But then unsolicited, McCourty raved about what it’s been like for veterans like Chung and him to work with a new generation of defensive backs, which now includes Butler, Jones, Richards and Roberts.

“The exciting thing is that we have a ton of rookies in that corner group that have been out here making plays, mini-camp, OTAs, those guys are really learning and they’re not making a ton of mistakes,” McCourty added. “I think it’s really exciting to see them as a group, DBs, safeties and corners.”

While Richards garnered a lot of attention last year and Butler stole the show in Super Bowl XLIX, Roberts was someone who caught the eye of McCourty in mini-camp and OTAs last summer before a wrist injury ended his season in training camp.
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Read More: 2016 mini-camp, Cyrus Jones, Devin McCourty, Malcolm Butler
Reports: S Patrick Chung signs 1-year extension with Patriots 04.01.16 at 12:16 pm ET
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Patrick Chung

Patrick Chung

Safety Patrick Chung’s successful second stint with the Patriots landed him a one-year contract extension that will keep him in Foxboro through 2018, according to multiple reports.

Chung, who played for the Patriots from 2009-12 and returned in 2014 after a disappointing season with the Eagles, will get a $2.4 million signing bonus and a base salary of $2 million in 2018, with roster bonuses that could reach $400,000 ($25,000 per game), according to ESPN.

The 28-year-old is due to make $1.4 million in base salary in 2016, with $200,000 in roster bonuses ($12,500 per game) and a cap number of $3.18 million. Then in 2017 he’ll get $2.5 million in base salary with roster bonuses that could total $400,000 ($25,000 per game). His cap hit that season is $4.5 million.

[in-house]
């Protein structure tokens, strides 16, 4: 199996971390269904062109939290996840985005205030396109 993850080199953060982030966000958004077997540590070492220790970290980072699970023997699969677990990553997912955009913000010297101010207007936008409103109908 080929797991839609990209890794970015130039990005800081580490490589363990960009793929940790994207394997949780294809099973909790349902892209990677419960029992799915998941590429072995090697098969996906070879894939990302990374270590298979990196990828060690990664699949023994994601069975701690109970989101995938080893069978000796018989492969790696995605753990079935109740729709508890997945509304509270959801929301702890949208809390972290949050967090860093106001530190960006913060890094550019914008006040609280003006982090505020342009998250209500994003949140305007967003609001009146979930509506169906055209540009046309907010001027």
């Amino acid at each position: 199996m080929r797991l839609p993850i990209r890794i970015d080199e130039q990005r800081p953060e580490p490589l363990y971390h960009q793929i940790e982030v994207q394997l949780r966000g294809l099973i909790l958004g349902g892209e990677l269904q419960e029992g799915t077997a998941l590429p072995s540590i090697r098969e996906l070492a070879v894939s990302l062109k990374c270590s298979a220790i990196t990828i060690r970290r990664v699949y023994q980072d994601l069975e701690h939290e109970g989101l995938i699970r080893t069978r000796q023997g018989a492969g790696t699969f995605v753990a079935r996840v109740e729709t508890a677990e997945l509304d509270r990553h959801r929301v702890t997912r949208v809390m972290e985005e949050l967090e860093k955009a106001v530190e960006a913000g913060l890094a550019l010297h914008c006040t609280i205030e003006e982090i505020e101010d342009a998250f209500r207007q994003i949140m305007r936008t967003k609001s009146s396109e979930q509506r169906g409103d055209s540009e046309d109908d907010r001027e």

Chung has made a name for himself with his ability to cover tight ends and defend against the run. He was rated as the sixth overall safety last season by Pro Football Focus.

Read More: Patrick Chung,
Patriots position-by-position breakdown: Secondary 02.16.16 at 6:00 am ET
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Devin McCourty is the leader of the Patriots' secondary. (Jim Rogash/Getty Images)

Devin McCourty is the leader of the Patriots’ secondary. (Jim Rogash/Getty Images)

With the Patriots done for the season, we’€™ve got an end-of-the-year position-by-position breakdown of where the Patriots stand and what figures to be the strengths and weaknesses for the team at that position going forward. We kicked things off at quarterback and now is the secondary.

Depth chart: Cornerbacks Malcolm Butler (56 tackles, 2 interceptions), Logan Ryan (58 tackles, 4 interceptions), Justin Coleman (17 tackles), Leonard Johnson (8 tackles), Rashaan Melvin (2 tackles). Safeties Devin McCourty (49 tackles, 1 interception), Duron Harmon (14 tackles, 3 interceptions), Patrick Chung (49 tackles), Jordan Richards (14 tackles), Tavon Wilson (8 tackles).

Overview: For the most part, the secondary played pretty well for the majority of the 2015 season. Overall, the defense ranked ninth in total defense and 10th in points per game, allowing 19.7. Specific to the secondary, the Patriots were 17th in passing defense, allowing 240.7 yards per game, which certainly could be improved upon. It did get better as the season went on, as in the last seven games including the postseason, New England allowed just 208.6 yards passing per game.

The yards the Patriots did allow through the air come down to a few things. One, the Patriots especially at the beginning of the year were playing with a lot of large leads so they were in prevent defense a lot of the second half, which allowed opposing offenses to pick up chunks of passing yards through the air. Second, they had issues finding a consistent third corner and often times opposing quarterbacks would take advantage of that picking on players like Coleman, Johnson and Melvin. If there was one area to improve upon or add to, it would be finding a No. 3 corner to play with Butler and Ryan.